Difference between revisions of "New Zealand"

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[[es:Nueva Zelanda]]
[[es:Nueva Zelanda]]
[[nomad:New Zealand]]

Revision as of 22:48, 12 September 2013

Flag of New Zealand New Zealand
Language: English and Maori
Capital: Wellington
Population: 4,403,000
Currency: New Zealand Dollar
Hitchability: <rating country='nz' />
Meet fellow hitchhikers on Trustroots or BeWelcome
<map lat="-41.045886836287" lng="174.13183593748" zoom="5" view="0" float="right" />

Elsa and Amylin hitching the Kiwi experience

New Zealand is a reasonably okay country for hitchhiking. There are a lot of friendly people, and hitching is legal and comparatively safe. By hitching you'll be involved a lot in the local life. You'll have invitations to parties, homes. Cars drive on the left side, so be careful if you're not experienced with that.

There are only motorways around the big cities, Auckland, Christchurch, Wellington and Dunedin

In General

Another awesome place to travel, WWOOF and hitch. Not as many long distance rides as in the Australian outback, but towns were quite close together. Amory Tarr had no troubles coming up and down the west coast (South Island), or in fact anywhere really. The only problem spot was in the concrete jungle that is auckland. It is illegal to even walk on any of the motorways, including the on-ramps ($200 instant fine). It is also a very, very big city to walk across. If you want to head south your best bet is to go to the bus station under the sky tower and get a ticket to Bombay junction (about $15) and when you get there, walk across the road to the on ramp which has plenty of space. Heading north, get a bus to Orewa (which is worth visiting on its own) and hitch from there.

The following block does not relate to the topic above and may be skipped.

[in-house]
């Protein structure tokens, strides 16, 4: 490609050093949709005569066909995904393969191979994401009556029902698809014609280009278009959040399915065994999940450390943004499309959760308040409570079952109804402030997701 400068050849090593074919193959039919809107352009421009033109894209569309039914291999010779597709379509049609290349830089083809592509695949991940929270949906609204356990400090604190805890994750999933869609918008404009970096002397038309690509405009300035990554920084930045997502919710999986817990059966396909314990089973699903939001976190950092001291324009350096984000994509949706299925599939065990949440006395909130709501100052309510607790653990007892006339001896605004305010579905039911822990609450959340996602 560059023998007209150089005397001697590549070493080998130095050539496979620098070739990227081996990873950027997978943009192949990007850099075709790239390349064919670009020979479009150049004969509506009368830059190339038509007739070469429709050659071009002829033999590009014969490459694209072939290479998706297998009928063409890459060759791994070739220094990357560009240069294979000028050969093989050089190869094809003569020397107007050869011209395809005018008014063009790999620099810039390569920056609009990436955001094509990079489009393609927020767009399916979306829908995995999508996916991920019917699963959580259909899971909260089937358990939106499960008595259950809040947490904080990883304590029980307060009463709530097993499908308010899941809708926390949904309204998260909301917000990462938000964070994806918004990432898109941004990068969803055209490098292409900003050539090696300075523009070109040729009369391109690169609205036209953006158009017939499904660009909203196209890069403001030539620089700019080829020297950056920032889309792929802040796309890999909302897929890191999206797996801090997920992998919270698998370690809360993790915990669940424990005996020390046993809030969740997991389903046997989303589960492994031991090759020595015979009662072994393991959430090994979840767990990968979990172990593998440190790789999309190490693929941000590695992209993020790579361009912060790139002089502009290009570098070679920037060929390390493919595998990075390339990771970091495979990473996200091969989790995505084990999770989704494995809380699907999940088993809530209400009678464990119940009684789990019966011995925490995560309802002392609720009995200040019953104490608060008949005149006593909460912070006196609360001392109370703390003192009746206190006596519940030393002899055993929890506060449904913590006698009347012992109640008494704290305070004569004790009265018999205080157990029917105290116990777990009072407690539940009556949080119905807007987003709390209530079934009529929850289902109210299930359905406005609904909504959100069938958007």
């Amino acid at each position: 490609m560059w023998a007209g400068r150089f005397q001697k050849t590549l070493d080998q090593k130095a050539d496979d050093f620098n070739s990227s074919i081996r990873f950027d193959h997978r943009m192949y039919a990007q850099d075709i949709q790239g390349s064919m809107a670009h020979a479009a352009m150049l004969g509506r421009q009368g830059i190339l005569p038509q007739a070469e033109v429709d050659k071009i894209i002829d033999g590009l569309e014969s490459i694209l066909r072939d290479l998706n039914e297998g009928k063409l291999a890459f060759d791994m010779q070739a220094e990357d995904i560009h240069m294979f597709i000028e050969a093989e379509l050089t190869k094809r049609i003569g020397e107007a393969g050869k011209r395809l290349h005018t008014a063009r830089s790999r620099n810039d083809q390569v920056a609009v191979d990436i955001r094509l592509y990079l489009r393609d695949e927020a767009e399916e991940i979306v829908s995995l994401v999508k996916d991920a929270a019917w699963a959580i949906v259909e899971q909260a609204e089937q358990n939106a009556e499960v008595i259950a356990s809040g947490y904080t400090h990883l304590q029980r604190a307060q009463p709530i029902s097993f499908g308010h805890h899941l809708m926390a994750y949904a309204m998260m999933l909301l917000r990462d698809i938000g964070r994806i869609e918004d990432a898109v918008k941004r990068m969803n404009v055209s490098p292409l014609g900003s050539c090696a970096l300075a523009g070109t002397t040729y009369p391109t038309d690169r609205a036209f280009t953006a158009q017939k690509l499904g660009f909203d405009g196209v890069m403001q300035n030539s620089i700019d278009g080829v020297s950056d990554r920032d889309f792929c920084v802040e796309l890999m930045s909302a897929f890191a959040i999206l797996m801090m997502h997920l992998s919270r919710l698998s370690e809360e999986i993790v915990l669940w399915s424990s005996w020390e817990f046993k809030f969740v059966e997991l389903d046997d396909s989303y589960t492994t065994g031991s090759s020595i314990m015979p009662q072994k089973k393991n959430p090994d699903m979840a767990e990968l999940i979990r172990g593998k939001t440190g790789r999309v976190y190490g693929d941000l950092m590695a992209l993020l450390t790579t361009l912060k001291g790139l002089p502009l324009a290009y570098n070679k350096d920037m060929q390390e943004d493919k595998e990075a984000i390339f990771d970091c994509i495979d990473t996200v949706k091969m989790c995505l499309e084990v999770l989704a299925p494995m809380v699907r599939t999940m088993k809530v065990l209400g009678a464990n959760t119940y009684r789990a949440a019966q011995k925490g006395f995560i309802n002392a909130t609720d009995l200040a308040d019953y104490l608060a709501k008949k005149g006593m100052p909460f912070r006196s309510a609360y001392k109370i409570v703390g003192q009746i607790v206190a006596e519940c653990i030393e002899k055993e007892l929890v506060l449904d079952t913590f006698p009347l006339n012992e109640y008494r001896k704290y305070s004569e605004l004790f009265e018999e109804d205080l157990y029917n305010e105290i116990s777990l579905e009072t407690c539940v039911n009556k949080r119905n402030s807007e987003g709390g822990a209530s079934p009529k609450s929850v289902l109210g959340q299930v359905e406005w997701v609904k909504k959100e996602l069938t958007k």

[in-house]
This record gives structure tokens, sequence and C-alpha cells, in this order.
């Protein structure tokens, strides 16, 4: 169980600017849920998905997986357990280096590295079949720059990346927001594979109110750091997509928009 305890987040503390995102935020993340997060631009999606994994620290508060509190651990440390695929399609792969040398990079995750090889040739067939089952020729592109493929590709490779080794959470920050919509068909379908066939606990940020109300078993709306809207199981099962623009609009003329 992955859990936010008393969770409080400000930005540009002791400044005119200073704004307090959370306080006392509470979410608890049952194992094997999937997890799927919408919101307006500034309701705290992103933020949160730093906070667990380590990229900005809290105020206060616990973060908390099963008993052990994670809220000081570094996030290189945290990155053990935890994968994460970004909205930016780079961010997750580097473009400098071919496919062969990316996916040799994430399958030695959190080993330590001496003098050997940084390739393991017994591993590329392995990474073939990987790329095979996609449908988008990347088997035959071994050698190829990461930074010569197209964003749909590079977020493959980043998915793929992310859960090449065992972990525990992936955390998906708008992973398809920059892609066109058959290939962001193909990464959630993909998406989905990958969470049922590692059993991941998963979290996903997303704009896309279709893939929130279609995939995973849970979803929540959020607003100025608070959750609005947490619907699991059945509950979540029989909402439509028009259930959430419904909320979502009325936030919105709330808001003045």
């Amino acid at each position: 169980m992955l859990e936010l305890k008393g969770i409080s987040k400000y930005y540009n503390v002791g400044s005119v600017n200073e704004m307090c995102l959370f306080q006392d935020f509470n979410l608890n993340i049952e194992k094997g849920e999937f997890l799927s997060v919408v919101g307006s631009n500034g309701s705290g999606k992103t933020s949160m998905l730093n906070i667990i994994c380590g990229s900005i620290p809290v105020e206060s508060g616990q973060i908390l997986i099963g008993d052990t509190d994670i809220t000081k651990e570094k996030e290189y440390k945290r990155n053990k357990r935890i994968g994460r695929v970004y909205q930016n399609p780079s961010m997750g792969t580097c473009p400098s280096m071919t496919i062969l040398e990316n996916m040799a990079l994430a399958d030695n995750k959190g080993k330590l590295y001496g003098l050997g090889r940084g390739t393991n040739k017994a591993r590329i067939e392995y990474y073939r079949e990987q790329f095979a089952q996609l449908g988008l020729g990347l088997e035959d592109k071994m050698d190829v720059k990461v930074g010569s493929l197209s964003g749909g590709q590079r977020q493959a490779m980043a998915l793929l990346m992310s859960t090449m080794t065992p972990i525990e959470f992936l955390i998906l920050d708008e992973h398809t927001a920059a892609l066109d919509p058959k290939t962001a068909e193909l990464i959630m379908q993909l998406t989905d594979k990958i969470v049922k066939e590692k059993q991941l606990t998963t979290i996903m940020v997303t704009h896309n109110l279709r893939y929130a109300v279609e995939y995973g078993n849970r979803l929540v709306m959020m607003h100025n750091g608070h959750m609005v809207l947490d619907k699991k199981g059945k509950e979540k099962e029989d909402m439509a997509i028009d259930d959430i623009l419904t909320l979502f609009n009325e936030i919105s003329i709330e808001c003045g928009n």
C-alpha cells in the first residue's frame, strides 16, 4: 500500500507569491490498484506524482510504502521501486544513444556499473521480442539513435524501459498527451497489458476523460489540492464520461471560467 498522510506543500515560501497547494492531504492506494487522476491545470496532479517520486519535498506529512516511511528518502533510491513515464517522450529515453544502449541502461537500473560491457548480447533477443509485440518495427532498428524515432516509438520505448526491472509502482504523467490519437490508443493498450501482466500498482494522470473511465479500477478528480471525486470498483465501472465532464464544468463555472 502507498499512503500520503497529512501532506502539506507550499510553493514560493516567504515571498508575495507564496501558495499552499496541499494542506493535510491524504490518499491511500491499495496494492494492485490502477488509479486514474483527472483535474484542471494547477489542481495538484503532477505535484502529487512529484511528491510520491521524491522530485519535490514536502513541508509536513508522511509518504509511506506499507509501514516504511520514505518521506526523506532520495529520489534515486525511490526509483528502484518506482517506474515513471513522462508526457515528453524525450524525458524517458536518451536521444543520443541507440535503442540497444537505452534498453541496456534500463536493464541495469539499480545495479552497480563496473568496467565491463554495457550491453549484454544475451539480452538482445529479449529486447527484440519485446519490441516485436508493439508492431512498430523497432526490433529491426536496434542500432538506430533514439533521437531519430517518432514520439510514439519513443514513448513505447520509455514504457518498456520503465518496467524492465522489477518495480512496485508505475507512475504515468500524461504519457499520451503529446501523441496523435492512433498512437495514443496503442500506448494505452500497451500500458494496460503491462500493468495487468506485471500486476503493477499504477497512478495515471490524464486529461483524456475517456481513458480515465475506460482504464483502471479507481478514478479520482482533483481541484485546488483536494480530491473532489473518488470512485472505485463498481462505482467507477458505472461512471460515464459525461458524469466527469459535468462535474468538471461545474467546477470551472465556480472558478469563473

South Island

On the South Island you will often be picked up by travelers, especially along the West Coast, where there isn't a lot of traffic.

If you are hitching between Greymouth and Wanaka you might have the fortune to score a ride with one of the DHL drivers aka the local posties. They are a couple of awesome guys who meet up in Fox Glacier to swap packages (and hitch hikers too if you are lucky!).

An easy way to catch your lift is using the websites of backpackerscarpooling.com or jayride.co.nz. Here you'll find travellers sharing their transport. A great way to meet like-minded travellers going the same way as you.



Summers start in October/November but being a maritime climate the weather can be changeable. The weather in January - March is a little more settled.

North Island

South Island

trash:New Zealand


Hitch hiking and ridesharing websites exist in NZ. Try these ones:

Jayride - probably NZ's busiest ridesharing site

backpackerscarpooling - a useful site to find lifts


Rules have tightened up since the 2011 rugby world cup on freedom camping. Now in general if you pitch a tent basically anywhere that isn't a designated camping spot you can face a $200 fine. The main reason behind this is because too many tourists left their rubbish and poop on the ground in traditional free camping spots. Please respect New Zealand and never leave anything, including your defecation, on the ground after camping somewhere. A map with all camping spots including free ones can be found at http://www.rankers.co.nz/respect. But unfortunately a lot of free ones are only available for the rich tourists with fully enclosed camper vans and you might find yourself woken up by a council person giving you a $200 fine if you are found tenting there. So check the rules first. nomad:New Zealand